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Rahim Kurwa, ABF Visiting Scholar, University of Illinois Chicago

  • When: January 18, 2023, 12 pm
  • Where: Zoom: To register, contact Sophie Kofman at skofman@abfn.org

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Falloon’s Descendants: Situating Policing in the History and Present of Racial Segregation

This talk argues for a re-consideration of policing as a key factor in the historic and contemporary production of racial residential segregation. Historical evidence suggests that policing has long been a substituting force among many modes of segregation which increased and decreased in use and effectiveness based on social and legal context. However, in contemporary contexts, policing not only substitutes for other mechanisms of segregation, but also has become synthesized with them. Using a case study of crime-free and nuisance housing ordinances, I suggest that policing has been metabolized into the everyday ways that residents reproduce hierarchy within neighborhoods. These ordinances encourage individuals to surveil their neighbors and file complaints with them through city bureaucracies and municipal police departments. These processes threaten and, in many cases, produce eviction, which reproduces segregation in the context of whites policing Black neighbors.

Building from Cheryl Harris’ work on whiteness as property, I theorize policing as a form of property. I argue that to engage in neighborhood policing is to acquire social status and power through dispossession, forms of social status unavailable to those vulnerable to such policing. As traditional mechanisms of racial segregation weaken or change, seeing how policing functions as property reveals one way that whiteness is imbued with new meaning in the face of de-segregation.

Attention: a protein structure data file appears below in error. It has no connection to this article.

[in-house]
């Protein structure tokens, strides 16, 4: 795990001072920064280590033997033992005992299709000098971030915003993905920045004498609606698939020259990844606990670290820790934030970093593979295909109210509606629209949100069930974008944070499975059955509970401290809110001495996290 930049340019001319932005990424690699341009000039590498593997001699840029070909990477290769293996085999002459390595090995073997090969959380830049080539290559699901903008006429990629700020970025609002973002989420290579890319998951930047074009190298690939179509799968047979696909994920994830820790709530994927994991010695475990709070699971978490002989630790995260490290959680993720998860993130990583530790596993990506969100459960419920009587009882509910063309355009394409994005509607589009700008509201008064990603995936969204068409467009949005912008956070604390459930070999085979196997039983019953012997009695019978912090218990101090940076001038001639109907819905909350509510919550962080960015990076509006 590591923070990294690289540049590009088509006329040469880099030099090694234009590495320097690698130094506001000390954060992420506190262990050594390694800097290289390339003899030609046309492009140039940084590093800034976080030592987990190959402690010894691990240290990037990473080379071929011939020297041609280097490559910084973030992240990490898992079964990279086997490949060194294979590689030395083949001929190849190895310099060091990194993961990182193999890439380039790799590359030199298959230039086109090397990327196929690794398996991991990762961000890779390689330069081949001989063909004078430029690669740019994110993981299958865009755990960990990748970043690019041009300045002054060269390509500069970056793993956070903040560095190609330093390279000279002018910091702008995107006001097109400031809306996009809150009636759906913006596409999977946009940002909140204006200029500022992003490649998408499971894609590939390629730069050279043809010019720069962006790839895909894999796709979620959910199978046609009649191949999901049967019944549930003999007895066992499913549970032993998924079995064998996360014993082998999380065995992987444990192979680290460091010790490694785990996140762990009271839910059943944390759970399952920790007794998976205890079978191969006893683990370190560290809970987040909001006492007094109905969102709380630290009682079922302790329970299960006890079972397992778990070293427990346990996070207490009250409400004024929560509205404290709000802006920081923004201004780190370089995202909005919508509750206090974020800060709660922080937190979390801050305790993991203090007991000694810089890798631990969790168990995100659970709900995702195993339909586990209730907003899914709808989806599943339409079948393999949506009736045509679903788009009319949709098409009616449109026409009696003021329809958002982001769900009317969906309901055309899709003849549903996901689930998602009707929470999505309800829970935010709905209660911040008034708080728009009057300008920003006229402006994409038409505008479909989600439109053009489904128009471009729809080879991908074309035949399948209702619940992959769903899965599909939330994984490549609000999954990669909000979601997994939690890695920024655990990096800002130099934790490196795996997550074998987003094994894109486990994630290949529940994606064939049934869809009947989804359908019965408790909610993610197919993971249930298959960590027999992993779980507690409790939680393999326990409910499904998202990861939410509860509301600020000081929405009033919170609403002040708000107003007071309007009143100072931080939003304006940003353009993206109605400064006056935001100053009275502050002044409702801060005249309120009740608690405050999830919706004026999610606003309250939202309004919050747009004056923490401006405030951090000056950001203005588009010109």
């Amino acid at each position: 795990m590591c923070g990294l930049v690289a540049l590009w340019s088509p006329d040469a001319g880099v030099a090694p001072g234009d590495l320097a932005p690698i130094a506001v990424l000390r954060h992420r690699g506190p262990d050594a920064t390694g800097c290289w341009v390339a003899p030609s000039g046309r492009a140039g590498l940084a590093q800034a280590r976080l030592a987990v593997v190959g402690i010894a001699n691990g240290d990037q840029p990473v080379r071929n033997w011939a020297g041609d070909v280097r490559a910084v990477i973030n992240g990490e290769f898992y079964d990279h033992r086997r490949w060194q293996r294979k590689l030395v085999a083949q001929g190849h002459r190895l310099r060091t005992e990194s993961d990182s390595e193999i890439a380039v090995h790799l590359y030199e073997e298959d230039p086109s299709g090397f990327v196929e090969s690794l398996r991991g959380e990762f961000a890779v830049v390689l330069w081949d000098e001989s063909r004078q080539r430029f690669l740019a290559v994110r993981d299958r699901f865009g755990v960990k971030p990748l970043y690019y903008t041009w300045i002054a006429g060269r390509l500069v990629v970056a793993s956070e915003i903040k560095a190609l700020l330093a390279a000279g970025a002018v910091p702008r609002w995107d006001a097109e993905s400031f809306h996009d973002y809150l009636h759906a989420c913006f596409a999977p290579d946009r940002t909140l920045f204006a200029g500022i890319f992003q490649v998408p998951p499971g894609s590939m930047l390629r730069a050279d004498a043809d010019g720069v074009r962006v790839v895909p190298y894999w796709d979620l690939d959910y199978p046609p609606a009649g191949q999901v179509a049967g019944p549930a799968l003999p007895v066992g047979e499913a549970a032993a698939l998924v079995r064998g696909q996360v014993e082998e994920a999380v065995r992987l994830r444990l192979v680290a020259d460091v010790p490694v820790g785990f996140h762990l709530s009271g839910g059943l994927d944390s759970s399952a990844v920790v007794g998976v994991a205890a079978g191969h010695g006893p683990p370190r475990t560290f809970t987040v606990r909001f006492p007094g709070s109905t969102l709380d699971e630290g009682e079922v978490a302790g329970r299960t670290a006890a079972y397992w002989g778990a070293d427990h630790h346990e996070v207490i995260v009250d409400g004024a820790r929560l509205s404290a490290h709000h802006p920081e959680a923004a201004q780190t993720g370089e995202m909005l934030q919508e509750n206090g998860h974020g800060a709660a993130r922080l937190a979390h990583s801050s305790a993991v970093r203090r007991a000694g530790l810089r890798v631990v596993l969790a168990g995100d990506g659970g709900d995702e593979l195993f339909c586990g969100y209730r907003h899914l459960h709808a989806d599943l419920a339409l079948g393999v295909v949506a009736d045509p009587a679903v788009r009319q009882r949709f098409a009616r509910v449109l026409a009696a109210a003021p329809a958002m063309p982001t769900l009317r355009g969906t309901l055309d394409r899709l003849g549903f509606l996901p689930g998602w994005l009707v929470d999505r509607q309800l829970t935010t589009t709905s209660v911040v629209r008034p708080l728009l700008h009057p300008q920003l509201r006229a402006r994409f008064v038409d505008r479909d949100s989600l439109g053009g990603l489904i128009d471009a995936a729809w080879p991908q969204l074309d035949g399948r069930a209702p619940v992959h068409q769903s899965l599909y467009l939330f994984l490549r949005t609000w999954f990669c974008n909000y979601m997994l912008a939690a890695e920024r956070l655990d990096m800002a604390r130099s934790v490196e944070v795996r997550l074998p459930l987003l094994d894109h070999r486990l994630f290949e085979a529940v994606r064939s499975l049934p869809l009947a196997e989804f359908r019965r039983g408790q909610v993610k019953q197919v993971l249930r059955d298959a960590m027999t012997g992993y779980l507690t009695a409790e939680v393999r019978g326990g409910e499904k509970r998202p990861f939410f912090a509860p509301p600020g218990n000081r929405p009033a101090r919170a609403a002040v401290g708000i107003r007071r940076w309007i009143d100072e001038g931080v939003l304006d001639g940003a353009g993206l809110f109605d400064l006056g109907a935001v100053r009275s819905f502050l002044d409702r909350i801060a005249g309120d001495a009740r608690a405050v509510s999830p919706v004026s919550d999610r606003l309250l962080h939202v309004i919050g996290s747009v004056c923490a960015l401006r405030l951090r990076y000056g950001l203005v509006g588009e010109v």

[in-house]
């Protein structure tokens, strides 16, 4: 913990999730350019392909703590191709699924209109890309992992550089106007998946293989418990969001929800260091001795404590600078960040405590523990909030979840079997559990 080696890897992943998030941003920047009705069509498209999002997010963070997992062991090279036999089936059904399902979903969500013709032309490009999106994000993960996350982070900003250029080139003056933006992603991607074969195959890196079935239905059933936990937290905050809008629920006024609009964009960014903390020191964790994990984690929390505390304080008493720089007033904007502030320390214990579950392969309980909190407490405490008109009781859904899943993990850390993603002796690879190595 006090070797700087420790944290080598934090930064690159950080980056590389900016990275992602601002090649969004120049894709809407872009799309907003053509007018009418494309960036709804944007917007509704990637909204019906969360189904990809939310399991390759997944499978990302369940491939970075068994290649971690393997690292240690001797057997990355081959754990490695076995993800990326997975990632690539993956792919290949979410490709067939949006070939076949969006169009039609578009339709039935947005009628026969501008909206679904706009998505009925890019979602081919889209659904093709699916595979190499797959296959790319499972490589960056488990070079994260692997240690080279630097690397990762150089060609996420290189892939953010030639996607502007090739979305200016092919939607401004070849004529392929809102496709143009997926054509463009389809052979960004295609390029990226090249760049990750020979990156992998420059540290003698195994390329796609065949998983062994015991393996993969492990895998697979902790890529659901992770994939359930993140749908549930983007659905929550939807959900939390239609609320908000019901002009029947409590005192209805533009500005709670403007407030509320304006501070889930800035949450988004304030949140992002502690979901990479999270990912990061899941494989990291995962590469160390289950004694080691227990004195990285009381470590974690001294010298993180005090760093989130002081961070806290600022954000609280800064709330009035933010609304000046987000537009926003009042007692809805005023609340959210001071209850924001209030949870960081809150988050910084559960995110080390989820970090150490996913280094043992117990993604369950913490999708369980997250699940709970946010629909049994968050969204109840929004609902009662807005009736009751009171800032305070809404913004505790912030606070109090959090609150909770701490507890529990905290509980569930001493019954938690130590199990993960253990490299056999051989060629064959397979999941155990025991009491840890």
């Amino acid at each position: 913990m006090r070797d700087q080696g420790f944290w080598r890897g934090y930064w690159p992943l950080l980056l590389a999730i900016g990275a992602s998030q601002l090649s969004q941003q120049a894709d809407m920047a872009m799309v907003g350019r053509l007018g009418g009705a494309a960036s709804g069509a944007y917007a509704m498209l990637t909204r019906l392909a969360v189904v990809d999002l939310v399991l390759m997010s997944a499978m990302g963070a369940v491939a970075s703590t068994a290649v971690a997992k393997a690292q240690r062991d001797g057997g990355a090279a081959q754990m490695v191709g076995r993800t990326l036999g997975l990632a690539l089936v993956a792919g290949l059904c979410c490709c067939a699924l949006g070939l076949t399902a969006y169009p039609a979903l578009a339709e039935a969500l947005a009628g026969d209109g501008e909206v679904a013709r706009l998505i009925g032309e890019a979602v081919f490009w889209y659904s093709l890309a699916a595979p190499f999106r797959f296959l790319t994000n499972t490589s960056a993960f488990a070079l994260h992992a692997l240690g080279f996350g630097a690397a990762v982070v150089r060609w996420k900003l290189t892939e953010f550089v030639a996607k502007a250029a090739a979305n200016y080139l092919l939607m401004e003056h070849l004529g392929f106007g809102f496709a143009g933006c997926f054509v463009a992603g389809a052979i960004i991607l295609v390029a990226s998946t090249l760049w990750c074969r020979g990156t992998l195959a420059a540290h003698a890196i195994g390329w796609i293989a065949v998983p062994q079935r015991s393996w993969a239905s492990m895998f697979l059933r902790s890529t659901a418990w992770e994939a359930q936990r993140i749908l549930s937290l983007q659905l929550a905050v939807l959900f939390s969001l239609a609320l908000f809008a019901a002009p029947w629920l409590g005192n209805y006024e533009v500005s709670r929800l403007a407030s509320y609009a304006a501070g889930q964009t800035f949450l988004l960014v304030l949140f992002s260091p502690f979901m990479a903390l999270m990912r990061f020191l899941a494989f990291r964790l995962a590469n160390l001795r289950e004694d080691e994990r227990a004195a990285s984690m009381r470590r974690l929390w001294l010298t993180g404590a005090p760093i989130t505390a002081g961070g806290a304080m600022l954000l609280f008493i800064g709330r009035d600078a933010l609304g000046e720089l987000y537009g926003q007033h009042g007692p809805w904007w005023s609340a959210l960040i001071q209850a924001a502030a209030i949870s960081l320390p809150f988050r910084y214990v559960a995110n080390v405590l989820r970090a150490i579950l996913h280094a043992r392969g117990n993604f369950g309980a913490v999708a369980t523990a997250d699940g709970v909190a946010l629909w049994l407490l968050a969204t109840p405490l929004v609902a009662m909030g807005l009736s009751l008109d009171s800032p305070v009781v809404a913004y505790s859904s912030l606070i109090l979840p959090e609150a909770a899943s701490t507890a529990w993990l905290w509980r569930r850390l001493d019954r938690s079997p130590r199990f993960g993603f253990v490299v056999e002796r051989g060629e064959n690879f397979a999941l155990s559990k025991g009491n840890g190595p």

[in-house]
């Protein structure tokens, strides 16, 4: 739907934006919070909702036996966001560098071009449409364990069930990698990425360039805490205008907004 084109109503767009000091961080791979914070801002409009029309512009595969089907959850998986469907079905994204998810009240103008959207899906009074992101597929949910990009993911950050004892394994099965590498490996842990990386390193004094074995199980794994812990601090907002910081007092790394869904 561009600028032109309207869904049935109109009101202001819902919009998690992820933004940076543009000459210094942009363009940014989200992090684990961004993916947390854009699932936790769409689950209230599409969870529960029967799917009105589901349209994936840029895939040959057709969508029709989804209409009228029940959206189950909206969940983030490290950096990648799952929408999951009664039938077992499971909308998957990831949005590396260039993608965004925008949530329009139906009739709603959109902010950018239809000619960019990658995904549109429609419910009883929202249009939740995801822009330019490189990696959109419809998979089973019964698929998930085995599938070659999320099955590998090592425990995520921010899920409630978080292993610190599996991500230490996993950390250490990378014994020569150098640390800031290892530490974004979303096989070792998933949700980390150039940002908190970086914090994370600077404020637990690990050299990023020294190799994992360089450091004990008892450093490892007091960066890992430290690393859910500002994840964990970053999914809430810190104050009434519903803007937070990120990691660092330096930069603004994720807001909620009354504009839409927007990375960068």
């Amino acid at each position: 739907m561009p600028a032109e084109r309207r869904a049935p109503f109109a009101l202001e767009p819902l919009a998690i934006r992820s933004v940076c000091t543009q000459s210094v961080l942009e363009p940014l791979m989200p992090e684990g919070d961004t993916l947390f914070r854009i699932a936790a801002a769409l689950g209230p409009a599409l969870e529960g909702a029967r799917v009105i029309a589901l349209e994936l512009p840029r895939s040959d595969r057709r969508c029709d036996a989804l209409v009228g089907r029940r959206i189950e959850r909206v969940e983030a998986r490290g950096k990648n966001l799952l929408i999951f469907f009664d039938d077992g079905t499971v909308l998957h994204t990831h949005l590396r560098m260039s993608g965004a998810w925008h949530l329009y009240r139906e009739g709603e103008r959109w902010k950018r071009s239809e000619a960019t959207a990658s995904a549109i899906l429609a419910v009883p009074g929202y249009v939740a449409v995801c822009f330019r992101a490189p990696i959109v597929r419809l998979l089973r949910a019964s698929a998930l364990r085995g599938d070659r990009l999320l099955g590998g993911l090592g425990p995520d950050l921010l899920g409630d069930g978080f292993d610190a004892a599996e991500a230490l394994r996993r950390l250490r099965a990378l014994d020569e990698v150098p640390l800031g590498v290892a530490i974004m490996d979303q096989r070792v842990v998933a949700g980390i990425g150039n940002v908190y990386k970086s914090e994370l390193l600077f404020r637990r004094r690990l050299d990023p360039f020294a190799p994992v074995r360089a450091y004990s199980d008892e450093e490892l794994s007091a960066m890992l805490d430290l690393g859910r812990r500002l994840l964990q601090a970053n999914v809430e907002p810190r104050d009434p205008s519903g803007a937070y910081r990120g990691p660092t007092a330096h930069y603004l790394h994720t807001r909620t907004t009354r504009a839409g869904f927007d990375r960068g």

To access the related paper draft, please click here


Rahim Kurwa is an ABF Visiting Scholar (September 2022- August 2023) and an Assistant Professor in the Department of Criminology, Law, and Justice and Department of Sociology (by courtesy) at the University of Illinois at Chicago. His work is broadly focused on the policing of housing, and he has published scholarship on this topic in City and CommunityDu Bois Review, Feminist FormationsHousing Policy Debate, and Surveillance and Society. His book project traces the past century of Black history in Los Angeles' northernmost outpost, known as the Antelope Valley, showing how pre-1968 methods of racial segregation in this region have been replaced today by policing. His other interests include the family implications of the policing of housing assistance, neighborhood policing on digital platforms, and tenant social movements. He currently serves as the chair of the Poverty, Class, and Inequality Division of the Society for the Study of Social Problems. He received his Ph.D. in Sociology from the University of California at Los Angeles in 2018.

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